For her first appearance in American Vogue, Anjelica Huston flew to rural Ireland with Richard Avedon and fashion editor Polly Mellen. Mellen opted to use several Vogue Patterns on the shoot.
Mellen’s selections include designs by Yves Saint Laurent and Pierre Cardin, all made up in leather, suede, and chamois. (Hats by Jackie Rogers and Ruza Creations; bags, Louis Vuitton and Karavan. Hair by Ara Gallant.)
As part of its recent Mary Quant exhibit, the V&A shared a pattern for an early Quant design. The Georgie dress dates to the Bazaar days, before Quant’s deal with Butterick.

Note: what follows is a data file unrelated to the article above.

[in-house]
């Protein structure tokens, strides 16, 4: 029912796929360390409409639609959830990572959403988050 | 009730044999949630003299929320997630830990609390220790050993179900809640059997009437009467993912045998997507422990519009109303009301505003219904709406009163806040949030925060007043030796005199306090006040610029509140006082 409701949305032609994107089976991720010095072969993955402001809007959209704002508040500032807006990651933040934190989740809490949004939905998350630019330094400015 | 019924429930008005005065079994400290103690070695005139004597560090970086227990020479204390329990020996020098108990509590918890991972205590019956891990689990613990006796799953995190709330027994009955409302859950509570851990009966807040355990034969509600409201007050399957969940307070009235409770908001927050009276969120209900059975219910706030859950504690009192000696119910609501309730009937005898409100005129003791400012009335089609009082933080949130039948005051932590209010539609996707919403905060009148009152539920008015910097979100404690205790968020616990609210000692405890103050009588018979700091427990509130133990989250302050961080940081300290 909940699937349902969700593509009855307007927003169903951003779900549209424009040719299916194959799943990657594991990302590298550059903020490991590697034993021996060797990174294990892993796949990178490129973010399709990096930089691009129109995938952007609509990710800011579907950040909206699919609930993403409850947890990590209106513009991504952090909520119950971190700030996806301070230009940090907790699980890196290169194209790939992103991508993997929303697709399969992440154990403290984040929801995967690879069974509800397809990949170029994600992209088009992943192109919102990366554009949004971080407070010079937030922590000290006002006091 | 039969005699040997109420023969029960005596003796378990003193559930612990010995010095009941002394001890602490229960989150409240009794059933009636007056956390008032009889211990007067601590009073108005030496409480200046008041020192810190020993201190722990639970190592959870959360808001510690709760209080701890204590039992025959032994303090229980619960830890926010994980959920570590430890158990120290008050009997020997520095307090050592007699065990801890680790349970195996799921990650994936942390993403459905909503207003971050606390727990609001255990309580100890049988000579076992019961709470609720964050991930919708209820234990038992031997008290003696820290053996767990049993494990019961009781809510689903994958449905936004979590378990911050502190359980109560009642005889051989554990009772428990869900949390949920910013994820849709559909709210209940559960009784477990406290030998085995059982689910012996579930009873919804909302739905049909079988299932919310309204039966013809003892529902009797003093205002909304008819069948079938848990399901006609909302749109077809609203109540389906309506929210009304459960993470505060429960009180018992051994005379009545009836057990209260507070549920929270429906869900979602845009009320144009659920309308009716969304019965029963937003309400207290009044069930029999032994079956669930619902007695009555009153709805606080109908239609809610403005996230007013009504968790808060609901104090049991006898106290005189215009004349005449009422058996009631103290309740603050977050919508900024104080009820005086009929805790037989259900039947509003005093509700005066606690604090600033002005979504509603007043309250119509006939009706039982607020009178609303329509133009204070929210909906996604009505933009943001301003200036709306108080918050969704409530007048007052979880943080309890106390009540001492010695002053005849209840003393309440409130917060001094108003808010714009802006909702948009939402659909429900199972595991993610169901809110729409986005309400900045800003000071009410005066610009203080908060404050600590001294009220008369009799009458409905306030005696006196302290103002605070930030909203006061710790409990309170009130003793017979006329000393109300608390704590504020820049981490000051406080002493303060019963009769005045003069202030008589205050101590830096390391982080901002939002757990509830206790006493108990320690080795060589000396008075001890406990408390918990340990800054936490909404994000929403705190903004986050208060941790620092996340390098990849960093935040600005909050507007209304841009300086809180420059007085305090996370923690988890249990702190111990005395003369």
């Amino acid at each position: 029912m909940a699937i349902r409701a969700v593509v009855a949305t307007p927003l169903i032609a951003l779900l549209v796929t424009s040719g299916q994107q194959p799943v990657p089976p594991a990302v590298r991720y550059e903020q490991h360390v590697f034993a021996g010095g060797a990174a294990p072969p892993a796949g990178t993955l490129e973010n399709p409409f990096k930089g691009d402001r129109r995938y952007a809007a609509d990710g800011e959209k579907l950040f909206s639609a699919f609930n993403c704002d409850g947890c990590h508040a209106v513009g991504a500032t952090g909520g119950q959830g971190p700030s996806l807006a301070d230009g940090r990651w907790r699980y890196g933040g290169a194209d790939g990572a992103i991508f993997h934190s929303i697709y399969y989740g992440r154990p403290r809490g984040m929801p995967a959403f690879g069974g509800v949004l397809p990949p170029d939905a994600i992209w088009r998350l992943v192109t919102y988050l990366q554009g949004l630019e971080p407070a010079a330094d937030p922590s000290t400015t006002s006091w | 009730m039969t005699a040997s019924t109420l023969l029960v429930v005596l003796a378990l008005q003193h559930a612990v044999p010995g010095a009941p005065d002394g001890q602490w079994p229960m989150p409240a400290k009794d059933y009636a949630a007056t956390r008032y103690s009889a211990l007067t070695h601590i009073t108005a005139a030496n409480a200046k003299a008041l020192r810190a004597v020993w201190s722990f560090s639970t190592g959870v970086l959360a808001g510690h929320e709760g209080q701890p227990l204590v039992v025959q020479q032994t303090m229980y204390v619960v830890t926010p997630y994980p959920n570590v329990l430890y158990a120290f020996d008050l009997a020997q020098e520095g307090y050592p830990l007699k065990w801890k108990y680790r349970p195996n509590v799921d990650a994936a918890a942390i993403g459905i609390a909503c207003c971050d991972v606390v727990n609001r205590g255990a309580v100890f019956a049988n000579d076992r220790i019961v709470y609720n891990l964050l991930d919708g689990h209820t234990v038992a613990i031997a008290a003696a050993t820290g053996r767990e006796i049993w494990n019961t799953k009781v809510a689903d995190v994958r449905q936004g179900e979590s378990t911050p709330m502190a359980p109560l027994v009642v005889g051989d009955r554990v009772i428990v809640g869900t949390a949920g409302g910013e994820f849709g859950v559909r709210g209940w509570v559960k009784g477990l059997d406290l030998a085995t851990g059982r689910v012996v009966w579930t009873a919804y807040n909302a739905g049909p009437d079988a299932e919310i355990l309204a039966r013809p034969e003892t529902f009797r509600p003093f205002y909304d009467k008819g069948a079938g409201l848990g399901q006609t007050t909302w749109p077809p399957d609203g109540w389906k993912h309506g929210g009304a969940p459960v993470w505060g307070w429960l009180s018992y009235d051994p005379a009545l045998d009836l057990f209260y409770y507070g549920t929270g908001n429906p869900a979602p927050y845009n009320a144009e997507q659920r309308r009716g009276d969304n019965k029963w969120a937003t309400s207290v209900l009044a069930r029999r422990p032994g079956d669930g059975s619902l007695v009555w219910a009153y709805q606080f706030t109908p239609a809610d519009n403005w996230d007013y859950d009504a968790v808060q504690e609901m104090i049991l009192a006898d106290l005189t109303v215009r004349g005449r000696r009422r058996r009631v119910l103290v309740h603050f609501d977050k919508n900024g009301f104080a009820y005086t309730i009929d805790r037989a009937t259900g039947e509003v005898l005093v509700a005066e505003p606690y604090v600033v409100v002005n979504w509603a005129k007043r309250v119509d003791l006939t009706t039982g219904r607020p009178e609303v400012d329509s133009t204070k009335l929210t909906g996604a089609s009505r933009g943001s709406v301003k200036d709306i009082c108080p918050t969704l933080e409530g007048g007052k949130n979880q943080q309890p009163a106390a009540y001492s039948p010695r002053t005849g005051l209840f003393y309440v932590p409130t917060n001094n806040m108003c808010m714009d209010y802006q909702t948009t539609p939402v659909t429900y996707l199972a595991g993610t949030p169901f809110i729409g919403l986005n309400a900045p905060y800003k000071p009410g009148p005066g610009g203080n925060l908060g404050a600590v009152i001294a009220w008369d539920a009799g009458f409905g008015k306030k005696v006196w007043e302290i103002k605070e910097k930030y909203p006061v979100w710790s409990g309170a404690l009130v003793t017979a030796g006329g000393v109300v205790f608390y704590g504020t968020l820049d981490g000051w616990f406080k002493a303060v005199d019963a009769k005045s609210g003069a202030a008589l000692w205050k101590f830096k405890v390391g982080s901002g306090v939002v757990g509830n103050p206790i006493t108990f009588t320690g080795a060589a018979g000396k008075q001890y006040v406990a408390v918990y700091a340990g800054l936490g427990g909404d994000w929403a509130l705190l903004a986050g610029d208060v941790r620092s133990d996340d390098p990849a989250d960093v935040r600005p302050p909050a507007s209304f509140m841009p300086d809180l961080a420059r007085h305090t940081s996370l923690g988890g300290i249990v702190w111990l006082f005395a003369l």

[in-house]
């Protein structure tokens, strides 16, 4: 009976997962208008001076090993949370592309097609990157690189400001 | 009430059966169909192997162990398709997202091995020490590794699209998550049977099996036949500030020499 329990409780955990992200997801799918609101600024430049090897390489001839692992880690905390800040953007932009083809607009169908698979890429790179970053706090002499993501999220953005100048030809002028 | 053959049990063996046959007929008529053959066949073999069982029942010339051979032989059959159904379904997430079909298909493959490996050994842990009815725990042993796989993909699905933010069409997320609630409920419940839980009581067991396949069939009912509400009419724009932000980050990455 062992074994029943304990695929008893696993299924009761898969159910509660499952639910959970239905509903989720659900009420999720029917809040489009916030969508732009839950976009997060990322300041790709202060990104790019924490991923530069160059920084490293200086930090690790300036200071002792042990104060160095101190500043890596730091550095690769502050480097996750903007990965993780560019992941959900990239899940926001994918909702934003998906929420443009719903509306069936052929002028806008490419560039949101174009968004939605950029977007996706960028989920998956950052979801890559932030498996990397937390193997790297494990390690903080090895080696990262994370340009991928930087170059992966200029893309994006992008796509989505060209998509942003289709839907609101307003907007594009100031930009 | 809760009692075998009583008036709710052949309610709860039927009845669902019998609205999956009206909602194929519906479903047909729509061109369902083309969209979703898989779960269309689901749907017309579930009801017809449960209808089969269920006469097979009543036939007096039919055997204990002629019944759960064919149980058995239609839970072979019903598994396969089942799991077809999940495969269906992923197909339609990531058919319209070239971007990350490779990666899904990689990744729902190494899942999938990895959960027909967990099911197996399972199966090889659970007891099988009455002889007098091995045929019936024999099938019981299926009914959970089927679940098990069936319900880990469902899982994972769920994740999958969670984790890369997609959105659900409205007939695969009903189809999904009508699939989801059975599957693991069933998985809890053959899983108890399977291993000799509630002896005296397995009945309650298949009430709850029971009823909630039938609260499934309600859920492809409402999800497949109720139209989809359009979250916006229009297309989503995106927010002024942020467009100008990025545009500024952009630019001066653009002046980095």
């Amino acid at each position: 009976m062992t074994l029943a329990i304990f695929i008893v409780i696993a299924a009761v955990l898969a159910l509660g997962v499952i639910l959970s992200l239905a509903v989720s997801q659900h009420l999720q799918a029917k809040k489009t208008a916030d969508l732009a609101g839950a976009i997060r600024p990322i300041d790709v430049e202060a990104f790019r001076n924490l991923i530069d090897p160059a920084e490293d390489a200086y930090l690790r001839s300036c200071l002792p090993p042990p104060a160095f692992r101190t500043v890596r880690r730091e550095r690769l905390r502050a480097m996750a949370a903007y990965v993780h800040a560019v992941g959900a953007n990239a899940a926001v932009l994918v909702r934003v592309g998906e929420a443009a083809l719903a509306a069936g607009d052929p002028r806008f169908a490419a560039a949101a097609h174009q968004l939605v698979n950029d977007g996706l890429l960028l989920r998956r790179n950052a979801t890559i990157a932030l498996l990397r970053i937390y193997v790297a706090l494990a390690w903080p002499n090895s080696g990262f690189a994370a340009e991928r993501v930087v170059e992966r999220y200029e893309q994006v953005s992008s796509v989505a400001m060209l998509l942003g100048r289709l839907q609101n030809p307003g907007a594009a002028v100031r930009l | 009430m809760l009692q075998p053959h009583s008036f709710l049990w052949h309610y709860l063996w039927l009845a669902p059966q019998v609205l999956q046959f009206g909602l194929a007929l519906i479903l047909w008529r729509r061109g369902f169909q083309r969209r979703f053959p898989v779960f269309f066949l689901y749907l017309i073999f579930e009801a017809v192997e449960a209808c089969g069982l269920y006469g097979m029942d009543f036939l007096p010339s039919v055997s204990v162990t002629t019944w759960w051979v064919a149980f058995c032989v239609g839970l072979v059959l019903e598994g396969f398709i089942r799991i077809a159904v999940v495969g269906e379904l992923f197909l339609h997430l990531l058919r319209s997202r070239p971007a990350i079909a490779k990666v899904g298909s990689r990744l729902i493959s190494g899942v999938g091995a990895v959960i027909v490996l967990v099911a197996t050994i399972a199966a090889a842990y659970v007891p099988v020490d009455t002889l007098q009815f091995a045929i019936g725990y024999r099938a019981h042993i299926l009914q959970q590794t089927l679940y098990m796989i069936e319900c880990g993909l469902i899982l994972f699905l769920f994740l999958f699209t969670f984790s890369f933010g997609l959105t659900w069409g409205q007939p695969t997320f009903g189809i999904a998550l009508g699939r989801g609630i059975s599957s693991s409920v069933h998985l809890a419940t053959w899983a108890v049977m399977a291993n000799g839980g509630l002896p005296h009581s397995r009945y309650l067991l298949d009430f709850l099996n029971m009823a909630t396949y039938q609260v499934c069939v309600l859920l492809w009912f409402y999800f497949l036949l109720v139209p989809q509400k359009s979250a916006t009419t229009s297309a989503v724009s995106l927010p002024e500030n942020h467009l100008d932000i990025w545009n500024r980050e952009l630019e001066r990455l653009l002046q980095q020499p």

The V&A’s Georgie dress— purchased new in Truro, Cornwall — is striped cotton lined with cotton batiste.
As Quant’s archive shows, the dress was also available in taffeta-lined chiffon as the Rosie, in black, pink, or jade.
The Georgie pattern was developed from Quant’s original by London’s Alice & Co Patterns, a mother and daughter team with a connection to the museum: the younger generation, Lilia Prier Tisdall, works there as a costume display specialist.
The dress has a surplice bodice, three-quarter sleeves, pleated skirt, and sash belt. For the original’s lively, reverse stripe effect, cut the skirt on a different grain than the sleeves and bodice.
The pattern gives detailed instructions, including for the pleated trim.